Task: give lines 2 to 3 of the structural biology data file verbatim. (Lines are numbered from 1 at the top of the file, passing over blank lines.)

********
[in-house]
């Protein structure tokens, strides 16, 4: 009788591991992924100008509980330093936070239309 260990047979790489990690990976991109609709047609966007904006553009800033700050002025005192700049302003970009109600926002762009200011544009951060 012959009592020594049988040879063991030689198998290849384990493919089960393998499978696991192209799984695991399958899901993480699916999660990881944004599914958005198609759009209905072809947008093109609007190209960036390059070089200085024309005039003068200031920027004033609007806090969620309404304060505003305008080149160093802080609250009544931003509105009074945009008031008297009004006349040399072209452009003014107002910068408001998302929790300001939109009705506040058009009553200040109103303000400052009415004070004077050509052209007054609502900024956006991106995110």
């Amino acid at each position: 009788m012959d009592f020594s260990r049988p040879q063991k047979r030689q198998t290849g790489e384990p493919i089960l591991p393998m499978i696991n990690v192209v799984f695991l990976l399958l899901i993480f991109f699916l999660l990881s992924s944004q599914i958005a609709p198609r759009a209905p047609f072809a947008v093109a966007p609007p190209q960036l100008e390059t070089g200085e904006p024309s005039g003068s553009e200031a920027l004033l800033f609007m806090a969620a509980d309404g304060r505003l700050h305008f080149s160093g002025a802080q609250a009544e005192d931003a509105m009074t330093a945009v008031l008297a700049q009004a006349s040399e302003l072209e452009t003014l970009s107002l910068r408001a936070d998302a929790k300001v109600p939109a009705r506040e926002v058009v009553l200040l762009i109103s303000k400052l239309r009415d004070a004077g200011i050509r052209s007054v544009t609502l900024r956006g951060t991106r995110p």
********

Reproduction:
């Protein structure tokens, strides 16, 4: 009788591991992924100008509980330093936070239309 260990047979790489990690990976991109609709047609966007904006553009800033700050002025005192700049302003970009109600926002762009200011544009951060 012959009592020594049988040879063991030689198998290849384990493919089960393998499978696991192209799984695991399958899901993480699916999660990881944004599914958005198609759009209905072809947008093109609007190209960036390059070089200085024309005039003068200031920027004033609007806090969620309404304060505003305008080149160093802080609250009544931003509105009074945009008031008297009004006349040399072209452009003014107002910068408001998302929790300001939109009705506040058009009553200040109103303000400052009415004070004077050509052209007054609502900024956006991106995110």
């Amino acid at each position: 009788m012959d009592f020594s260990r049988p040879q063991k047979r030689q198998t290849g790489e384990p493919i089960l591991p393998m499978i696991n990690v192209v799984f695991l990976l399958l899901i993480f991109f699916l999660l990881s992924s944004q599914i958005a609709p198609r759009a209905p047609f072809a947008v093109a966007p609007p190209q960036l100008e390059t070089g200085e904006p024309s005039g003068s553009e200031a920027l004033l800033f609007m806090a969620a509980d309404g304060r505003l700050h305008f080149s160093g002025a802080q609250a009544e005192d931003a509105m009074t330093a945009v008031l008297a700049q009004a006349s040399e302003l072209e452009t003014l970009s107002l910068r408001a936070d998302a929790k300001v109600p939109a009705r506040e926002v058009v009553l200040l762009i109103s303000k400052l239309r009415d004070a004077g200011i050509r052209s007054v544009t609502l900024r956006g951060t991106r995110p």